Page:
Sports fans in Washington have been starved for a winner for two decades, as none of the city's four major professional teams have brought home a championship since the Redskins' last Super Bowl victory in 1991.
Since then, the team that came closest to bringing home serious hardware was the Washington Capitals, who were swept in the 1998 Stanley Cup Finals.
More than a decade later, the city's best chance at a championship parade is still the Capitals, as the Nationals, Wizards and Redskins are all far from being contenders.
Fortunately for fans in D.C., this current Capitals teams is, at least on paper, more than capable of capturing the franchise's first Stanley Cup. They have skill, size, grit and experience from top-to-bottom, but time is of the essence for this group.
No longer are the Capitals a team of inexperienced, baby-faced phenoms. Now, coming off their fourth straight disappointing postseason, the Caps are testing the patience of what has become a remarkably devoted fanbase.
The team boasts the undisputed biggest sports figure in town in Alex Ovechkin, but in order for him to become a legend in a city historically light on superstars, he has to end D.C.'s championship drought.
Since Ovechkin, Nicklas Backstrom, Mike Green and Alexander Semin helped the Caps win their first of four consecutive Southeast Division titles in 2007-08, fans have flocked to the Verizon Center, selling out 112 straight home games.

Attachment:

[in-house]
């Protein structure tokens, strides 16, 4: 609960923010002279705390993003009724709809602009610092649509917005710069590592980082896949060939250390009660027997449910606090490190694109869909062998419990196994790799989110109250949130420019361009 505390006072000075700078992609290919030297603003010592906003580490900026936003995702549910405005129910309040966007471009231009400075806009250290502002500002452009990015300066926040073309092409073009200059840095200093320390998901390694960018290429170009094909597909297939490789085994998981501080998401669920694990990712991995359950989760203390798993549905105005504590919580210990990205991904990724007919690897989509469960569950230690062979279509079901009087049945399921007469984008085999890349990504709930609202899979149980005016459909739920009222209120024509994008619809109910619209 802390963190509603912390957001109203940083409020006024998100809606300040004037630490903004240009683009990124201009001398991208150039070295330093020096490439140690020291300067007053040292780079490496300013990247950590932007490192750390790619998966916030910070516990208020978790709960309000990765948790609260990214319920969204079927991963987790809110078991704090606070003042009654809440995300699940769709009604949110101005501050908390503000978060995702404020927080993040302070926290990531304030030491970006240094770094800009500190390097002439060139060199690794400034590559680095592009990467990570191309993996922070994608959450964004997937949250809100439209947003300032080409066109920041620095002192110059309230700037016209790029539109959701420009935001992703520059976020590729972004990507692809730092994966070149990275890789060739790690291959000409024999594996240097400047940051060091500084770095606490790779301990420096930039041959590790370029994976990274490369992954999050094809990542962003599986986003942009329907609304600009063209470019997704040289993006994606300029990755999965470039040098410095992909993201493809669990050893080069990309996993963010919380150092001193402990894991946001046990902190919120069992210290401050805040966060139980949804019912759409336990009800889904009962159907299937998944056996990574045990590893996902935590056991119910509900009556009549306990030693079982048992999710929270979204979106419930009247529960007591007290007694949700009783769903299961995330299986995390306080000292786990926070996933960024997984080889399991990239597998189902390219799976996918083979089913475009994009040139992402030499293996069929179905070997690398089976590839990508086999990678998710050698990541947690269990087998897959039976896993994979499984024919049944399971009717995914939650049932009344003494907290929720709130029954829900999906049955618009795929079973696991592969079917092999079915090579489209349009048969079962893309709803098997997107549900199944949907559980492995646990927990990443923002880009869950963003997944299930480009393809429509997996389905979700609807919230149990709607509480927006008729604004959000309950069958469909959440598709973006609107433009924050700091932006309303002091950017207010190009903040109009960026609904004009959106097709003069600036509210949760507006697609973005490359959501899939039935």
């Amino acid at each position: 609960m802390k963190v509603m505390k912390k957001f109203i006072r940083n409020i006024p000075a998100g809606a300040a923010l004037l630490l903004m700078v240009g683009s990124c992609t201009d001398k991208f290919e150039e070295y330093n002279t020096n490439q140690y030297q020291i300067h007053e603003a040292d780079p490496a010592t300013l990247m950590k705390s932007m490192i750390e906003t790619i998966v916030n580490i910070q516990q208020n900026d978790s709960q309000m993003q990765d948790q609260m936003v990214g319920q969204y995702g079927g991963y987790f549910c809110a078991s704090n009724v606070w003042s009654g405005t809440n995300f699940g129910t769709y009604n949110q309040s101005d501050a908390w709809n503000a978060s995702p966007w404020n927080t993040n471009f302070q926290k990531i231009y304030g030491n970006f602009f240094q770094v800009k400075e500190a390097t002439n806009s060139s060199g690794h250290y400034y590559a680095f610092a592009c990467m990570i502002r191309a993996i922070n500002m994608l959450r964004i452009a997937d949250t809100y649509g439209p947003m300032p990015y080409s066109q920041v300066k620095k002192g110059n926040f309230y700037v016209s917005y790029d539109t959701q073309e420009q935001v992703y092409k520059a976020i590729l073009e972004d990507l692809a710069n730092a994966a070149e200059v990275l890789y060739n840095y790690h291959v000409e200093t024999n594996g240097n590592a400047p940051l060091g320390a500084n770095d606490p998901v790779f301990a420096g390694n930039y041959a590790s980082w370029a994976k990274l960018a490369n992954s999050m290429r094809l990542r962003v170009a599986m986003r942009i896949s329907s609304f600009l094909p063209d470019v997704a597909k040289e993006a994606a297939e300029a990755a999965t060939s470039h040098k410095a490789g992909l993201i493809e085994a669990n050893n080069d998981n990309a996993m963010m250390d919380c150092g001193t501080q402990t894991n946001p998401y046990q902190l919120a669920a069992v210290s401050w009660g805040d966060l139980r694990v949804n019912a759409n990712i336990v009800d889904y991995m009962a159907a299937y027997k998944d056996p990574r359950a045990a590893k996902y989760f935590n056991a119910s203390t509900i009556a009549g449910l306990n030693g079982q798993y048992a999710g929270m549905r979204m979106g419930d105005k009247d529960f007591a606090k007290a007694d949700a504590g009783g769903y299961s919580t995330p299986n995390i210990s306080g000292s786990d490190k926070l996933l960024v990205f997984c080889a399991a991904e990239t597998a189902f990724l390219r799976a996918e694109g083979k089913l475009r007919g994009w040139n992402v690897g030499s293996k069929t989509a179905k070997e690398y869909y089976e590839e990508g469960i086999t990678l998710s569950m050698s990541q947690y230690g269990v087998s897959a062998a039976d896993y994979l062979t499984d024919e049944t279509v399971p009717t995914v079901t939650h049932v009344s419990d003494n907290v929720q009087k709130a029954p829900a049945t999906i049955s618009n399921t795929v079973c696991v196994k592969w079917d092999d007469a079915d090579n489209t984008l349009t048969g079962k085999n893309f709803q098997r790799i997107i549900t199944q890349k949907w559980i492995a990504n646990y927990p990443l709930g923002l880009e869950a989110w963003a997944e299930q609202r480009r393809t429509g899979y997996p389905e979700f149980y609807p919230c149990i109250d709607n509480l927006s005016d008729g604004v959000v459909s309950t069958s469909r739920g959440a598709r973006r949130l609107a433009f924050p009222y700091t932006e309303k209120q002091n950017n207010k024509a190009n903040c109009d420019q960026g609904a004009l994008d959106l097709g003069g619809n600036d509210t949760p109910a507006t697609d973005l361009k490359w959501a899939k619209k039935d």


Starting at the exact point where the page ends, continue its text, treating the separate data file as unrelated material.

However, the honeymoon won't last forever if this team doesn't win something meaningful soon.
After the team's utter collapse during the 2010 quarterfinals against Montreal, fans were calling for head coach Bruce Boudreau's job, but two years later, the lovable bench boss remains. If this group doesn't do some serious damage in the postseason in 2012, Boudreau will certainly lose the support of the fanbase.
In addition to Boudreau, stars like Semin and Green, are adored for their play during the regular season, but have frequently been poster boys for the team's postseason shortcomings.
In Washington, a city that isn't a traditional hockey market, for the team to continue to receive such rabid support, they need to win, or at least look like they've come close to living up to their potential as a group.
If they don't, fans will simply turn their attention to one of the city's other three under-performing teams.
Division titles and President's Trophy banners are nice, but for a city that has gone so long without being able to lay claim to a winner, a Stanley Cup would go along way towards keeping fans interested for the long haul.
With a number of key players such as Semin, Green, Tomas Vokoun, Mike Knuble, Dennis Wideman and John Carlson up for free agency at the end of the season, the team's best window of opportunity to win is closing. That's not to say they couldn't win a Cup after 2012, but there are a number of question marks looming this offseason, and the Caps could look very different this time next year.
Ted Leonsis, George McPhee and the team says they expect to win, so the fanbase expects to see results in the near future. Their widespread popularity in the city could depend on their ability to do more than flirt with a Conference Finals appearance this spring.
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